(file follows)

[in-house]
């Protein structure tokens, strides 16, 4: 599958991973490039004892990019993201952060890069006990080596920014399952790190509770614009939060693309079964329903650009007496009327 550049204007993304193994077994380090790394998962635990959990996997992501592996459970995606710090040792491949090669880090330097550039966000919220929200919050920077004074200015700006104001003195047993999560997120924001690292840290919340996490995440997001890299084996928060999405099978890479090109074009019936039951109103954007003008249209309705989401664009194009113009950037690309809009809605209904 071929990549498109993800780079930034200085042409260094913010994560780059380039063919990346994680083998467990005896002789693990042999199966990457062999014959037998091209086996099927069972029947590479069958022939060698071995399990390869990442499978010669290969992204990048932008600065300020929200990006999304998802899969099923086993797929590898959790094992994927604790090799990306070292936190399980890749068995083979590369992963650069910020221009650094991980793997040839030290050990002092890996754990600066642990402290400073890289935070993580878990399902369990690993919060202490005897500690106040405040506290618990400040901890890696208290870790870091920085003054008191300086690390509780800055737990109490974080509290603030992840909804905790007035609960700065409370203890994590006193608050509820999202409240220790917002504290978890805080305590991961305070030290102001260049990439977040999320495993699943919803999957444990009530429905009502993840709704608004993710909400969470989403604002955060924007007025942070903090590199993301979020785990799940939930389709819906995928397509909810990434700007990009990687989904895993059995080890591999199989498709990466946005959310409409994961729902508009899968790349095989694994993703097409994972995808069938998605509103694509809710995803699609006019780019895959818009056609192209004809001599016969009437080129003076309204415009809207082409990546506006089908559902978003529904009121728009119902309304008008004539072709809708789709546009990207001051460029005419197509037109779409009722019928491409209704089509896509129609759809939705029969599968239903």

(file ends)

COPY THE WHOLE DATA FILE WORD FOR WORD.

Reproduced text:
[in-house]
């Protein structure tokens, strides 16, 4: 599958991973490039004892990019993201952060890069006990080596920014399952790190509770614009939060693309079964329903650009007496009327 550049204007993304193994077994380090790394998962635990959990996997992501592996459970995606710090040792491949090669880090330097550039966000919220929200919050920077004074200015700006104001003195047993999560997120924001690292840290919340996490995440997001890299084996928060999405099978890479090109074009019936039951109103954007003008249209309705989401664009194009113009950037690309809009809605209904 071929990549498109993800780079930034200085042409260094913010994560780059380039063919990346994680083998467990005896002789693990042999199966990457062999014959037998091209086996099927069972029947590479069958022939060698071995399990390869990442499978010669290969992204990048932008600065300020929200990006999304998802899969099923086993797929590898959790094992994927604790090799990306070292936190399980890749068995083979590369992963650069910020221009650094991980793997040839030290050990002092890996754990600066642990402290400073890289935070993580878990399902369990690993919060202490005897500690106040405040506290618990400040901890890696208290870790870091920085003054008191300086690390509780800055737990109490974080509290603030992840909804905790007035609960700065409370203890994590006193608050509820999202409240220790917002504290978890805080305590991961305070030290102001260049990439977040999320495993699943919803999957444990009530429905009502993840709704608004993710909400969470989403604002955060924007007025942070903090590199993301979020785990799940939930389709819906995928397509909810990434700007990009990687989904895993059995080890591999199989498709990466946005959310409409994961729902508009899968790349095989694994993703097409994972995808069938998605509103694509809710995803699609006019780019895959818009056609192209004809001599016969009437080129003076309204415009809207082409990546506006089908559902978003529904009121728009119902309304008008004539072709809708789709546009990207001051460029005419197509037109779409009722019928491409209704089509896509129609759809939705029969599968239903």